Common Core issues have been on the rise, the expanded “show your working” techniques make calculations bulky and slow, are not college-level but aimed at cashier work, and wrong answers can still pass.

## Common Core confusions

Recently some controversy about the recent Common Core model used for education in America.

### Behind the times

The reason why America is taking on Common Core is due to American test scores lagging behind many other countries in education, including New Zealand. Common Core is supposed to be a way to improve on this and get kids ready for college, but it has its problems.

America test scores lag behind many other countries

### Lots of little circles

Common core has people add numbers together not by the traditional method of placing the numbers over each other and adding up to a total, but instead by breaking up the numbers in to different groups of circles, combining groups of 10 from each group, and then adding up the number of circles.

This is not a technique that’s used for lower grades either. It’s used all the way through secondary school too. See for example this lesson on adding together decimal numbers. This video demonstrates what is expected when you are asked to show your work.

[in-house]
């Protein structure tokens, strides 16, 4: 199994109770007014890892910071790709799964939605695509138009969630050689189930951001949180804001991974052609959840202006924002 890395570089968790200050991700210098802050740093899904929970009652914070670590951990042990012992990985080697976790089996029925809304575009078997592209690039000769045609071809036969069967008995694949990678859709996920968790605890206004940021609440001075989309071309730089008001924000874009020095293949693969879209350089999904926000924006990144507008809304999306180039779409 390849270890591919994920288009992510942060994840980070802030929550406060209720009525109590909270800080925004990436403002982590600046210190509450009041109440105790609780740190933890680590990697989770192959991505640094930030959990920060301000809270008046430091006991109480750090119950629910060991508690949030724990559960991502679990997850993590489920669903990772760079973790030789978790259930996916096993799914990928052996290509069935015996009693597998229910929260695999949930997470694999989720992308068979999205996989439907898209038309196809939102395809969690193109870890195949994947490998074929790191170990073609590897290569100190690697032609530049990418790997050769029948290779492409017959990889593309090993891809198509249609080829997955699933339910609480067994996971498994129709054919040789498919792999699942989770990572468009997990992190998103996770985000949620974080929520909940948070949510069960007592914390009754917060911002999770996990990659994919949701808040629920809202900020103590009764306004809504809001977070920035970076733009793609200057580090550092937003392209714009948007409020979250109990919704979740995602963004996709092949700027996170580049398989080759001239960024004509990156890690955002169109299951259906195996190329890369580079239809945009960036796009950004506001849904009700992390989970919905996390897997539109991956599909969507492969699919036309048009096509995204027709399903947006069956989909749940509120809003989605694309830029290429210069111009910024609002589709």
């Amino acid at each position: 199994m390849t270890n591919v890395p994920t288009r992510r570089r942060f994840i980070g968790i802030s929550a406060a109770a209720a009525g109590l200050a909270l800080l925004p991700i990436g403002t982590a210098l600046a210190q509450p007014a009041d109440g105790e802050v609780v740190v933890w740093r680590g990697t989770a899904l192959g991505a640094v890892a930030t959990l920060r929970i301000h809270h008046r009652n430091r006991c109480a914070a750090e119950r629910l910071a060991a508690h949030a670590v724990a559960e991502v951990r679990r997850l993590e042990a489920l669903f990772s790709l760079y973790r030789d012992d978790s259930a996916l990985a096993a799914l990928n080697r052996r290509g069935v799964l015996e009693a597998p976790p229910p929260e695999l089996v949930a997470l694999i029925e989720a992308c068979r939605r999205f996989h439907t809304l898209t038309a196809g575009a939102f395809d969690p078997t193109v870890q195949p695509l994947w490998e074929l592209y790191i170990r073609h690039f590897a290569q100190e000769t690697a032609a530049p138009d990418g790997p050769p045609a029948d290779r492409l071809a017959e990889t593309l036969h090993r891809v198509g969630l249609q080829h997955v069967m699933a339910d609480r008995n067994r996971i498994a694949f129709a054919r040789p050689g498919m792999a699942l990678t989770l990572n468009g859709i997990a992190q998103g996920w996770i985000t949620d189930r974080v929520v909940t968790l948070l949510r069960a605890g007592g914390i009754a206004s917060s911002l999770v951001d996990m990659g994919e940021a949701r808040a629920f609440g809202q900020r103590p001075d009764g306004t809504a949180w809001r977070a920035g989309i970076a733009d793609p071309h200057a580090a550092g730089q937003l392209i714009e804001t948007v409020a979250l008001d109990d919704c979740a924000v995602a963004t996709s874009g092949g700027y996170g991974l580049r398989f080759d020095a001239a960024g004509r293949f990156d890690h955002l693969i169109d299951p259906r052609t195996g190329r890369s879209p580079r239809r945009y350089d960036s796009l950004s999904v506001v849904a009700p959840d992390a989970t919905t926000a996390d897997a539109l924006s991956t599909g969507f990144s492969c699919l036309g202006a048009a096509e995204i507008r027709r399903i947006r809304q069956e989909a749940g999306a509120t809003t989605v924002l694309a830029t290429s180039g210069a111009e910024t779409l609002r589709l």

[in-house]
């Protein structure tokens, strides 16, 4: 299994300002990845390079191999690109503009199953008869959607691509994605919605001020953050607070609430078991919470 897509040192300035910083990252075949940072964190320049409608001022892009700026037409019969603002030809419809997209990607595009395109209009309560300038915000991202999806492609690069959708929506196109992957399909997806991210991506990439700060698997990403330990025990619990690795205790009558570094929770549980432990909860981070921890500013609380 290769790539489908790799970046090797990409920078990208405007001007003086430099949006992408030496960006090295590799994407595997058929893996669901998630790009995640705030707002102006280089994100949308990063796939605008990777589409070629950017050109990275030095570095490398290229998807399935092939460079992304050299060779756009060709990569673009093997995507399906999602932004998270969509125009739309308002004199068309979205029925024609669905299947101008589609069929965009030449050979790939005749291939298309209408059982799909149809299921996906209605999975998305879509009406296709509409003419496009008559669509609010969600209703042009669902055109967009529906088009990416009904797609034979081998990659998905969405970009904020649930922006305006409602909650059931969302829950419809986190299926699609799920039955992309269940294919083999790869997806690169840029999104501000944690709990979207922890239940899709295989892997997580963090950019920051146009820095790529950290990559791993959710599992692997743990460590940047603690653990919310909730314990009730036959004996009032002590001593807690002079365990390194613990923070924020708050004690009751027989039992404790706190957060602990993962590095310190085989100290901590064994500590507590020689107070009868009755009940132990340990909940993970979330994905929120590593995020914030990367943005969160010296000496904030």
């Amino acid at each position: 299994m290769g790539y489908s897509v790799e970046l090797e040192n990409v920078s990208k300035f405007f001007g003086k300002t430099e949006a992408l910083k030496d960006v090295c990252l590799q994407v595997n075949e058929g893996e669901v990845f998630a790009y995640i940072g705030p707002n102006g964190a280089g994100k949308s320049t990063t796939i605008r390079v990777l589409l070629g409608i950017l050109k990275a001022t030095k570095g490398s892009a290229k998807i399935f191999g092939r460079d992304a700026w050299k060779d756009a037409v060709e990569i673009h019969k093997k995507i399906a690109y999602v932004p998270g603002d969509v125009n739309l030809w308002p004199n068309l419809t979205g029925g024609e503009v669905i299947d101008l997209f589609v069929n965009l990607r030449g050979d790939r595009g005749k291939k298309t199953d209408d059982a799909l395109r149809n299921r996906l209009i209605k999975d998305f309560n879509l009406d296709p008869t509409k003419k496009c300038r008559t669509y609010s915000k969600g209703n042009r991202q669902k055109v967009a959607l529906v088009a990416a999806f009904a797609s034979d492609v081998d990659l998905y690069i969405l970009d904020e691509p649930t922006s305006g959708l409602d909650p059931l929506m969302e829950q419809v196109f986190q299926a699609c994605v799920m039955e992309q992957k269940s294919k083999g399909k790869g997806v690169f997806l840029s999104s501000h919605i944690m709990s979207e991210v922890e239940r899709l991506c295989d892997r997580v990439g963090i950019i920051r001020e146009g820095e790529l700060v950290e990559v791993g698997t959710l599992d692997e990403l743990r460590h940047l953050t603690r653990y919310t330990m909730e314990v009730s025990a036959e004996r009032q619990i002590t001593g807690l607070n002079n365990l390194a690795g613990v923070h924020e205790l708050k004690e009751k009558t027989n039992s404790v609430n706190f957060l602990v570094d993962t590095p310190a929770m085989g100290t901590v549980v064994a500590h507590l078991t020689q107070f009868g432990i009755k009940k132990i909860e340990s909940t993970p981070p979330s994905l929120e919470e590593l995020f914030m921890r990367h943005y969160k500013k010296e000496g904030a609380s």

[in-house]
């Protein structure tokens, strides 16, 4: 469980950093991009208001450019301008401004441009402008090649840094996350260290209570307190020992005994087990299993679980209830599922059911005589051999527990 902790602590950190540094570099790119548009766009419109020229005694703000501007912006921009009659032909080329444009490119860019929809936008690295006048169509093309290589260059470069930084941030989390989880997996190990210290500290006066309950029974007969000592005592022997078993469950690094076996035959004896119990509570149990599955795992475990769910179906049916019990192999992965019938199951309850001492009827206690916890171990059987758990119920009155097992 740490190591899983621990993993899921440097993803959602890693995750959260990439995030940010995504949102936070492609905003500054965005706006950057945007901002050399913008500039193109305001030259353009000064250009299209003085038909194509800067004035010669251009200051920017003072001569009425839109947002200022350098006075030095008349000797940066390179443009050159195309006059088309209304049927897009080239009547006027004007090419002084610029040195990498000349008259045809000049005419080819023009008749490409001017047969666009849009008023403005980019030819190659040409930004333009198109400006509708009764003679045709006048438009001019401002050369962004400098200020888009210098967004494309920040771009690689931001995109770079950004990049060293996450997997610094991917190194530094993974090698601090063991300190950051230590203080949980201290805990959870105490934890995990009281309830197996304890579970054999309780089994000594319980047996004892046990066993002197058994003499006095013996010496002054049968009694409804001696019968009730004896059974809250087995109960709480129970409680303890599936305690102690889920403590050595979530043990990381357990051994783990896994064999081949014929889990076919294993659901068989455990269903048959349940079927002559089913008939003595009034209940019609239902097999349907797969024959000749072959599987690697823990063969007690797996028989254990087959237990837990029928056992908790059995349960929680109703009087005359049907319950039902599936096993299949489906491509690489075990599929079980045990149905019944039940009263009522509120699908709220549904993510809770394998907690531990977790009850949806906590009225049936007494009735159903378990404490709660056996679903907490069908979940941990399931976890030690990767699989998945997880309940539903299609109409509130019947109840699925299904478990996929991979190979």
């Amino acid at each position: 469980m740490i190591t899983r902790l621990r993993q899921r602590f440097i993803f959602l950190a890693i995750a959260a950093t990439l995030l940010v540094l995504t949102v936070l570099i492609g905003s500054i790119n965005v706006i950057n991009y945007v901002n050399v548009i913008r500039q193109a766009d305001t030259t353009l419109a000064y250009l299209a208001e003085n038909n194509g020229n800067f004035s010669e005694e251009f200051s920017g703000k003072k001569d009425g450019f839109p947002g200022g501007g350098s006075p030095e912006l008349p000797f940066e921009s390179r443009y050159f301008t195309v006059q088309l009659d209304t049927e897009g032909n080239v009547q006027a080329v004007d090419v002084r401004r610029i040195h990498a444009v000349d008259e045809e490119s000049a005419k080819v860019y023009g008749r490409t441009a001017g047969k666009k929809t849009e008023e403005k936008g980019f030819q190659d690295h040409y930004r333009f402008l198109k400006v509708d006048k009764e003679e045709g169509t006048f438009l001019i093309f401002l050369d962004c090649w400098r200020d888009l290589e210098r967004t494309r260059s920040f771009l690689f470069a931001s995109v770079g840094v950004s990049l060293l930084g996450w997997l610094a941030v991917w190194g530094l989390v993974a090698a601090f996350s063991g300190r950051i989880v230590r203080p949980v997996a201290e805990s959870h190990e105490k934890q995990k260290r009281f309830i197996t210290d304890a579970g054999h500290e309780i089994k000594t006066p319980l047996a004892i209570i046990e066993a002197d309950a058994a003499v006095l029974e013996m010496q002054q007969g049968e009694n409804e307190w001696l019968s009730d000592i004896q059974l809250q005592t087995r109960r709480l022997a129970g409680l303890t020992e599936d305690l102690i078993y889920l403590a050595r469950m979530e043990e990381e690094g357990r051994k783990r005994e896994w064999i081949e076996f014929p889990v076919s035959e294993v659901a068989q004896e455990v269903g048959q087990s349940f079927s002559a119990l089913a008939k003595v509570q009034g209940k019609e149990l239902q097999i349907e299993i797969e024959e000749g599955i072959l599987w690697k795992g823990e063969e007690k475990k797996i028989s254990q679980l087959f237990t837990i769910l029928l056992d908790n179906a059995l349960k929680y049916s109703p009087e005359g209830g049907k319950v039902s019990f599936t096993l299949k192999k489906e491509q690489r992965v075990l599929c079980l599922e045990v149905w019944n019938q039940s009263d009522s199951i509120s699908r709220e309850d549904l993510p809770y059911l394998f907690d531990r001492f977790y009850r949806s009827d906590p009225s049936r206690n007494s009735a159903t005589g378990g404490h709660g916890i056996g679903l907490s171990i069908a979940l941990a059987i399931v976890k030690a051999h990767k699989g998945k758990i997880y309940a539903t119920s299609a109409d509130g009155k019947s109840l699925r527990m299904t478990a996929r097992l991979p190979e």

### 3×4=11 can be a correct answer

Because so much effort goes in to showing your work, you can also now get the wrong answer for something like 3×4=11 but still gain a passing score for showing your work, and how you arrived at such an answer.

### Cashier math

Another technique that Common Core strongly pushes is the one that cashiers use when counting out your change, by counting up to friendly numbers such as multiples of 10 and adding up the steps that you’ve taken to get there. It can though be a difficult process to understand even when it’s explained out, as this video demonstrates.

### Students resort to traditional techniques

Even when students have been taught such techniques though, when they are asked to apply it in an exam situation we find that over 90% of them use the traditional techniques to figure out what the answer is, and then work backwards from there, to figure out which answer they should provide.

It’s a rocky start for Common Core, and the above examples only just start to scratch the surface of the problems that lie within.